Cars in shopping malls aren’t such a surprising sight these days: indeed, Westfield in west London, where Seat has just opened its latest store, is also home to Bentley, Tesla, DS and Infiniti.
However, many consumers still think that the cars they see at a shopping centre are just for promotional purposes and don’t realise that, actually, they can walk into a store and come away with a new motor.
At the same time, these in-mall stores – especially in and around the capital – are also enabling manufacturers to build a presence in metropolitan areas, which have previously proven difficult to gain a foothold in, thanks in part to higher (often prohibitively) real estate costs.
The new Seat store at Westfield is a perfect example of this new way of reaching city-dwelling car buyers. Working with Group 1 Automotive, Seat identified Westfield as the ideal location to reach new consumers.
Seat UK director Richard Harrison said: “We were looking at how we could come into London. It was a very pragmatic choice: to have a traditional dealership, with the scale we need, just doesn’t make commercial sense. So we decided to do something different and we came up with the idea of going to where the customers are.
“London’s not the easiest place to move around, either, so coming to somewhere where 27 million people come every year is a key part of that.
"Now we’re here, we’ve found that it’s a great opportunity, because we see more people through this store in a week than all the network sees.
“Instead of listening to what people who write spreadsheets or PowerPoint presentations, if you actually talk to customers on a far more regular basis, learn about what they really want, we can take that learning, and gradually adapt our processes and our business according to that.”
And Seat is learning a great deal about what modern consumers want, according to Ben Price from Group 1, who is responsible for the running of Westfield store and a store in the Intu Lakeside Shopping Centre in Essex, which opened in September 2016.
So, for example, the store deals with a customer who represents a passing trade that a traditional franchised dealership will see very little of these days.
Price said: “We see a much larger funnel, in terms of the general walk-in enquiries – which is huge compared to a standard dealership – and it’s predominantly people who walk past and then just wander in.
“There’s a lot of people out there who’ve experienced the old-school motor trade and they’re wary. But when they come in and start to touch and feel and interact with the displays, they quickly realise this is a different environment.”
Group 1 managing director Darren Guiver also described how the store adapts to the retail environment around it. He said: “It’s the same approach as you would get from any other retailer in this kind of space.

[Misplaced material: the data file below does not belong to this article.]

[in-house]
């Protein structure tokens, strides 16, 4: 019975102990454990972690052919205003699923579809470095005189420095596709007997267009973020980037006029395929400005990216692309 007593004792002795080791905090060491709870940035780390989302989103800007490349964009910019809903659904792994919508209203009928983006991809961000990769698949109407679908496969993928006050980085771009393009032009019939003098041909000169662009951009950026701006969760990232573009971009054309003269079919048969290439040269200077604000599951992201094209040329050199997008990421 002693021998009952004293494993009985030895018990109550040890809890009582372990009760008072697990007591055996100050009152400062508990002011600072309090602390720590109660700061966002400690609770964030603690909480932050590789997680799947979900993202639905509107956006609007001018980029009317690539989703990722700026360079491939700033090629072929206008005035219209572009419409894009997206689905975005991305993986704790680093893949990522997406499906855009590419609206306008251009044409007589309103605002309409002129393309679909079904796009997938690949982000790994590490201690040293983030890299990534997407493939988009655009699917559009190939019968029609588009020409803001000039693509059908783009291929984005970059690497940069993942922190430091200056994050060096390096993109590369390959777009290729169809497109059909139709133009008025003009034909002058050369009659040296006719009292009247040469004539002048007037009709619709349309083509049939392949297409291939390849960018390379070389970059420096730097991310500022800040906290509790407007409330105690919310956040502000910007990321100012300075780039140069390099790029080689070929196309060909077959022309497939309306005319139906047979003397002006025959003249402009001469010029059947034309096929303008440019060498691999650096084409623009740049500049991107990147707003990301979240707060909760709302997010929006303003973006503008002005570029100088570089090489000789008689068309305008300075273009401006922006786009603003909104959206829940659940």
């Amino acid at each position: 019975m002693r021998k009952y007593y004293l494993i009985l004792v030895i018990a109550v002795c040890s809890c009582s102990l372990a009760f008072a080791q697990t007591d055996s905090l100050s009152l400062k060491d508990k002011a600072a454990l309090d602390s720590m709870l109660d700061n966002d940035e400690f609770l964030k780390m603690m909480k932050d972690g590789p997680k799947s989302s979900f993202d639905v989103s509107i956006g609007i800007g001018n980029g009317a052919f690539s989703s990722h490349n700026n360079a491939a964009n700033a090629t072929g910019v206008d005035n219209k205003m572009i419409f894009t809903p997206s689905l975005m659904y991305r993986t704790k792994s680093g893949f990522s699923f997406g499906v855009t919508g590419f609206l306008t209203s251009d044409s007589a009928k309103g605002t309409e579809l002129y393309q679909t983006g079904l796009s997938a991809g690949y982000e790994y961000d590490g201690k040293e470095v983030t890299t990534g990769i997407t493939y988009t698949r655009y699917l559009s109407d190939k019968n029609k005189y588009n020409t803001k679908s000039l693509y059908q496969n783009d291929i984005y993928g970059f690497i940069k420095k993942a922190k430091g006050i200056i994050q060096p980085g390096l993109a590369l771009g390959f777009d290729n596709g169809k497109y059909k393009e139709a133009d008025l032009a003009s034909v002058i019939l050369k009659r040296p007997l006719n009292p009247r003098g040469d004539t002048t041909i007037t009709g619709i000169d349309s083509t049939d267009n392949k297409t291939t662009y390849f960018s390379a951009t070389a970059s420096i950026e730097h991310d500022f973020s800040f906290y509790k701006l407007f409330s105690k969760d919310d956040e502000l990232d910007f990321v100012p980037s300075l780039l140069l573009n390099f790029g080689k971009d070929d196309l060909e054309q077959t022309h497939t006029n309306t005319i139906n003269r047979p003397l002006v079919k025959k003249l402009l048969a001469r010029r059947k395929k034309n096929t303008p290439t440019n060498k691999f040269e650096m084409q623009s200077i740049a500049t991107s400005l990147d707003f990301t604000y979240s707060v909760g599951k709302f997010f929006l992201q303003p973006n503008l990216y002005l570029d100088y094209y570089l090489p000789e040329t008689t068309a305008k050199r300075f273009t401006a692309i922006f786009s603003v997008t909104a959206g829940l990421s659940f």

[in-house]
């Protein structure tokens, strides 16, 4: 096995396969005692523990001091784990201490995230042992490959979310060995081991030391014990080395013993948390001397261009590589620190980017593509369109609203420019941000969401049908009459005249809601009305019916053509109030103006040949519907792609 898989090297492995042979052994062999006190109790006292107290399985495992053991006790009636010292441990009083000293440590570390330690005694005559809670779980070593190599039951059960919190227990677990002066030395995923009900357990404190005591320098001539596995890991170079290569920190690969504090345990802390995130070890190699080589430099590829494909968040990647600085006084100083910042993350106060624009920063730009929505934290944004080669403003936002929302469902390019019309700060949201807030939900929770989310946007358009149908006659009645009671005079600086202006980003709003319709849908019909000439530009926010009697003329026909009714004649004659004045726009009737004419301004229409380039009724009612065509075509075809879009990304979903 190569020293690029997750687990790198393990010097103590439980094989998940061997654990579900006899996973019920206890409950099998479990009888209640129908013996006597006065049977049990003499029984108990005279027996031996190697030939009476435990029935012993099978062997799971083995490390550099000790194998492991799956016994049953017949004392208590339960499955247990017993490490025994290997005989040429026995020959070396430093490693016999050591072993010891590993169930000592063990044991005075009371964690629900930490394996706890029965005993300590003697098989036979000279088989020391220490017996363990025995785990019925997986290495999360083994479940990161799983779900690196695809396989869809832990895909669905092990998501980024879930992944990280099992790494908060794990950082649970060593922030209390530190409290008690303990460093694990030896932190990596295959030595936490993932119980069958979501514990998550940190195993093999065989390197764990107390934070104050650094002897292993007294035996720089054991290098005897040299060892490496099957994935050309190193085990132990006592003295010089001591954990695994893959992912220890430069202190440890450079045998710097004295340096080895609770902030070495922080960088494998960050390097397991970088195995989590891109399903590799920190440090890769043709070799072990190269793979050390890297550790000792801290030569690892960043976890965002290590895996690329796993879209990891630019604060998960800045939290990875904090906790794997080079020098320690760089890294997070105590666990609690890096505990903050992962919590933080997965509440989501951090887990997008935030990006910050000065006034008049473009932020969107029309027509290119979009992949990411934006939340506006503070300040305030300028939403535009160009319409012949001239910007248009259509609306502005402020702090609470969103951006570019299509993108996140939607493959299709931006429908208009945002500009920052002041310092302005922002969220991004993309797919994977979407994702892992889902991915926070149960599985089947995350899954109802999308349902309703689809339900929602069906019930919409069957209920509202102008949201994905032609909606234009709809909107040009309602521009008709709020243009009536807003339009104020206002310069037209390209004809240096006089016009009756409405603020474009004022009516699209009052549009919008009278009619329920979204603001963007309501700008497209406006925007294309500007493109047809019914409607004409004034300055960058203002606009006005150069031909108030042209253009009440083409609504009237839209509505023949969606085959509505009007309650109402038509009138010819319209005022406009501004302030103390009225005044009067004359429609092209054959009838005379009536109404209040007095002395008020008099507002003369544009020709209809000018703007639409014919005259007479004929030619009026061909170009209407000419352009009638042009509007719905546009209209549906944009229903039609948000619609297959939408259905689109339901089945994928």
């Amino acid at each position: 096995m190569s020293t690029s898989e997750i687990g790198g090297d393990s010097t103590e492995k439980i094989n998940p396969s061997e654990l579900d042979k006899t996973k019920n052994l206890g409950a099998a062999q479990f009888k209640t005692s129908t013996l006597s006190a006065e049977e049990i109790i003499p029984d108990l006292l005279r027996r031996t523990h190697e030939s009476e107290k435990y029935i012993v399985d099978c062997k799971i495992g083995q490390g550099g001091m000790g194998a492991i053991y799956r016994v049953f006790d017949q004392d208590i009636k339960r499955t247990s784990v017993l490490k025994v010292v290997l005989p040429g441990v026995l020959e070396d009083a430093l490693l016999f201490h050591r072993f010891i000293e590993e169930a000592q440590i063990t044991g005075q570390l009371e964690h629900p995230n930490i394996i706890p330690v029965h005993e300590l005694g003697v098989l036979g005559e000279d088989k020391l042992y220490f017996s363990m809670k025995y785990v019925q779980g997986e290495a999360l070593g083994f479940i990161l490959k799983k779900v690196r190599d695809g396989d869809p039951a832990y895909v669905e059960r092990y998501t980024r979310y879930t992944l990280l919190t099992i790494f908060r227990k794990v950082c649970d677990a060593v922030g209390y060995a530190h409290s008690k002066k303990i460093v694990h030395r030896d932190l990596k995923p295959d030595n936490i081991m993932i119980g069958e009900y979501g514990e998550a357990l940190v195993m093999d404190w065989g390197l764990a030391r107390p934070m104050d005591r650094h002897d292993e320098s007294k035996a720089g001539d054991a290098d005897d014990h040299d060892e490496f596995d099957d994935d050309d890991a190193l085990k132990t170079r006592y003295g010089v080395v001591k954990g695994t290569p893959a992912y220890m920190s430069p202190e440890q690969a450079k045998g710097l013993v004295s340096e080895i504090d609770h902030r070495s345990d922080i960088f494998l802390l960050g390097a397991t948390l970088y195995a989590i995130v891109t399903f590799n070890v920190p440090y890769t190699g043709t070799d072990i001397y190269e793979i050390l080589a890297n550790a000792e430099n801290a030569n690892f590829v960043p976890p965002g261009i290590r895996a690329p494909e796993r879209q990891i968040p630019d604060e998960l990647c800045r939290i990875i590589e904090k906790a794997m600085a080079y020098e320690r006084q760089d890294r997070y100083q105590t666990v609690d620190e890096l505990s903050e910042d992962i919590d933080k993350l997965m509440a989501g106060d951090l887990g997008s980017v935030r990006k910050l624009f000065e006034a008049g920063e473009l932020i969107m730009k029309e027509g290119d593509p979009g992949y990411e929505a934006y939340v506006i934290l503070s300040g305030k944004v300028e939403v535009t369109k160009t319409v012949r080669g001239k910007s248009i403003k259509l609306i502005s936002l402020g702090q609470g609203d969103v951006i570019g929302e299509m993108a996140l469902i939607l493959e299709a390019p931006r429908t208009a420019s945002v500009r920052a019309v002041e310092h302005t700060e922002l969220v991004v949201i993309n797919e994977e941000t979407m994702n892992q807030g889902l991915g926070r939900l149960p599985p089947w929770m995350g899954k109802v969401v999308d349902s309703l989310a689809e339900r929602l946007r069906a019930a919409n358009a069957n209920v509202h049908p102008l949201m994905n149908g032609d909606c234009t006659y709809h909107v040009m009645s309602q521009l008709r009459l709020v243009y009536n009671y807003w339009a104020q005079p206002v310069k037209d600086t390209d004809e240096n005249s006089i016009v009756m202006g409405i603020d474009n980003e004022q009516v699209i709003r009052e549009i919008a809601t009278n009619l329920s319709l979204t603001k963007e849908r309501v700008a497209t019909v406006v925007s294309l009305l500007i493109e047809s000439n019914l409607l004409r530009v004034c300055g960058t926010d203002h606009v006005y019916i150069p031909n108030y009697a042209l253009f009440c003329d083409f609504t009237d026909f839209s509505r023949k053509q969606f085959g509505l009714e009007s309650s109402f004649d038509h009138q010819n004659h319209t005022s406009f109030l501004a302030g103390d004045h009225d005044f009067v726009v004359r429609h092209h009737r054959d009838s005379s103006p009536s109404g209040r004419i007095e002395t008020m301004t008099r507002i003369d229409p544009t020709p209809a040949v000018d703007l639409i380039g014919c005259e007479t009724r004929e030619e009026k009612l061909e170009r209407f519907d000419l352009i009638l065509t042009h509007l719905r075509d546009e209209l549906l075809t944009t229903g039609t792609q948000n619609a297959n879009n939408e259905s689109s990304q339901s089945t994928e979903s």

“You wouldn’t negotiate over a suit in the Hugo Boss shop around the corner, for example, and that’s how we are here.
“If we behaved in a traditional dealership manner, we would immediately alienate customers, I think. So we are mirroring what our retail competition do. And it’s an effective way of doing things.”
The most common question that customers ask is about cost – which, as Price says, “is where the consumer is”.
But the ability to buy a car from stock and drive it away in seven days also comes as a pleasant surprise to many buyers.
“There’s still a perception that you order a car and it takes a while to come,” said Price.
“So in an environment where you buy a pair of jeans or trainers and you take them home and own them immediately, to come in and have a car in what is a relatively short period of time is quite exciting for them.”
As a concept, the shopping centre store is certainly working for Seat, if a year at Lakeside and the first month at Westfield are any indication.
Harrison said: “Just to give you an impression, Lakeside’s sales volume would put it in the upper quartile of our dealerships, by sales volume nationally.
“It's a small operation, but it’s generating a big operation’s output. That’s consistent with the amount of people that we see.”
The Westfield store is very much a solution to the specific challenges that the London market present, though, as Harrison was careful to point out: “We have some terrific dealers that do a great job around all of the other major cities. We have no need to talk to them about changing to a store model.”
Stores in shopping centres aren’t the answer to a changing automotive retail landscape, but if Seat’s experience is any guide, they certainly look as if they’re an answer.